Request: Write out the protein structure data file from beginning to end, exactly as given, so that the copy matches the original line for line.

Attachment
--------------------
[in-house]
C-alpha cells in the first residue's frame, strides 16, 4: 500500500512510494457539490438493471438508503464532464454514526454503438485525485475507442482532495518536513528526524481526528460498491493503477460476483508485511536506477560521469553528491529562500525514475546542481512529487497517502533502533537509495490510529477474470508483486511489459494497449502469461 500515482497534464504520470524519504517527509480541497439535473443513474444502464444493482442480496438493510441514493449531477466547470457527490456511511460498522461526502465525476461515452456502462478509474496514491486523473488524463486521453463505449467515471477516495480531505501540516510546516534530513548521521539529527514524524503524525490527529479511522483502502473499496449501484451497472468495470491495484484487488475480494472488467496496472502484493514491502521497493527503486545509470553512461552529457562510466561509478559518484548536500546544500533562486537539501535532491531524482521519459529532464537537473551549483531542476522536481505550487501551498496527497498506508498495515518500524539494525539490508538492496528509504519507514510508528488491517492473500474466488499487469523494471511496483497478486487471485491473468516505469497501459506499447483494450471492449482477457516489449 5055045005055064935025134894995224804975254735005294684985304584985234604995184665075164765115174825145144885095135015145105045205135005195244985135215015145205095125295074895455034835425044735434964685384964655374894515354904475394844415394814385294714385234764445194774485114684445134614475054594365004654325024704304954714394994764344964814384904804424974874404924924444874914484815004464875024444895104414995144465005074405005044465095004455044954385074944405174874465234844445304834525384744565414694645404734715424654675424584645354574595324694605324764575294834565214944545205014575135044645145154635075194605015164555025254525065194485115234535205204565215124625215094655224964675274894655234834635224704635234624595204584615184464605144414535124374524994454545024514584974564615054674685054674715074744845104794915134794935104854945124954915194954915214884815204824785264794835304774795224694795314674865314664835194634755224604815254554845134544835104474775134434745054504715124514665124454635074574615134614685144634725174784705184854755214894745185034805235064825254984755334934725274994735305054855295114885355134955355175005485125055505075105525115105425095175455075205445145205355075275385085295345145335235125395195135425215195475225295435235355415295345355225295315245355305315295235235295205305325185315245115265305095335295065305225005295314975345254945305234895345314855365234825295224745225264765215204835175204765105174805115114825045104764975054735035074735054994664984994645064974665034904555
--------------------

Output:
[in-house]
C-alpha cells in the first residue's frame, strides 16, 4: 500500500512510494457539490438493471438508503464532464454514526454503438485525485475507442482532495518536513528526524481526528460498491493503477460476483508485511536506477560521469553528491529562500525514475546542481512529487497517502533502533537509495490510529477474470508483486511489459494497449502469461 500515482497534464504520470524519504517527509480541497439535473443513474444502464444493482442480496438493510441514493449531477466547470457527490456511511460498522461526502465525476461515452456502462478509474496514491486523473488524463486521453463505449467515471477516495480531505501540516510546516534530513548521521539529527514524524503524525490527529479511522483502502473499496449501484451497472468495470491495484484487488475480494472488467496496472502484493514491502521497493527503486545509470553512461552529457562510466561509478559518484548536500546544500533562486537539501535532491531524482521519459529532464537537473551549483531542476522536481505550487501551498496527497498506508498495515518500524539494525539490508538492496528509504519507514510508528488491517492473500474466488499487469523494471511496483497478486487471485491473468516505469497501459506499447483494450471492449482477457516489449 5055045005055064935025134894995224804975254735005294684985304584985234604995184665075164765115174825145144885095135015145105045205135005195244985135215015145205095125295074895455034835425044735434964685384964655374894515354904475394844415394814385294714385234764445194774485114684445134614475054594365004654325024704304954714394994764344964814384904804424974874404924924444874914484815004464875024444895104414995144465005074405005044465095004455044954385074944405174874465234844445304834525384744565414694645404734715424654675424584645354574595324694605324764575294834565214944545205014575135044645145154635075194605015164555025254525065194485115234535205204565215124625215094655224964675274894655234834635224704635234624595204584615184464605144414535124374524994454545024514584974564615054674685054674715074744845104794915134794935104854945124954915194954915214884815204824785264794835304774795224694795314674865314664835194634755224604815254554845134544835104474775134434745054504715124514665124454635074574615134614685144634725174784705184854755214894745185034805235064825254984755334934725274994735305054855295114885355134955355175005485125055505075105525115105425095175455075205445145205355075275385085295345145335235125395195135425215195475225295435235355415295345355225295315245355305315295235235295205305325185315245115265305095335295065305225005295314975345254945305234895345314855365234825295224745225264765215204835175204765105174805115114825045104764975054735035074735054994664984994645064974665034904555